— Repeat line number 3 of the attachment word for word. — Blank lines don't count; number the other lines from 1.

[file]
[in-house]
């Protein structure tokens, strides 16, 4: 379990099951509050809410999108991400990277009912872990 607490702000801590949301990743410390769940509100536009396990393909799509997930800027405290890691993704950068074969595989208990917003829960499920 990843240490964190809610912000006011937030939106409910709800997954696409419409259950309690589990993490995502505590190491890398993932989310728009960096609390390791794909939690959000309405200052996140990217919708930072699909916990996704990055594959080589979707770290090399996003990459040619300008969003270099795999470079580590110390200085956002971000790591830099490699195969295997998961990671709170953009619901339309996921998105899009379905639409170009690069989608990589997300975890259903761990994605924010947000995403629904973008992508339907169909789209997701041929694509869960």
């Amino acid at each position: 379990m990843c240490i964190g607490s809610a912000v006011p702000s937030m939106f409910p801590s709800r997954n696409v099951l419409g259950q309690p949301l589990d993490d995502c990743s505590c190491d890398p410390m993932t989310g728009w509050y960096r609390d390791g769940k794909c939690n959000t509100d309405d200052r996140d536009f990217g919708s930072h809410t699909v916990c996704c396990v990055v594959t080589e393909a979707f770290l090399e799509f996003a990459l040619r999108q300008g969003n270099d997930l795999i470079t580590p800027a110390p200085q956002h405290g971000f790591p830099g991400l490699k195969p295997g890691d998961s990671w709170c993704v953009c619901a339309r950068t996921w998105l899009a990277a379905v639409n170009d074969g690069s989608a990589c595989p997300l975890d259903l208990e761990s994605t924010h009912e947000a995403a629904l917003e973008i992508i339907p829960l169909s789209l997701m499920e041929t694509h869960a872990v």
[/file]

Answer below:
């Amino acid at each position: 379990m990843c240490i964190g607490s809610a912000v006011p702000s937030m939106f409910p801590s709800r997954n696409v099951l419409g259950q309690p949301l589990d993490d995502c990743s505590c190491d890398p410390m993932t989310g728009w509050y960096r609390d390791g769940k794909c939690n959000t509100d309405d200052r996140d536009f990217g919708s930072h809410t699909v916990c996704c396990v990055v594959t080589e393909a979707f770290l090399e799509f996003a990459l040619r999108q300008g969003n270099d997930l795999i470079t580590p800027a110390p200085q956002h405290g971000f790591p830099g991400l490699k195969p295997g890691d998961s990671w709170c993704v953009c619901a339309r950068t996921w998105l899009a990277a379905v639409n170009d074969g690069s989608a990589c595989p997300l975890d259903l208990e761990s994605t924010h009912e947000a995403a629904l917003e973008i992508i339907p829960l169909s789209l997701m499920e041929t694509h869960a872990v």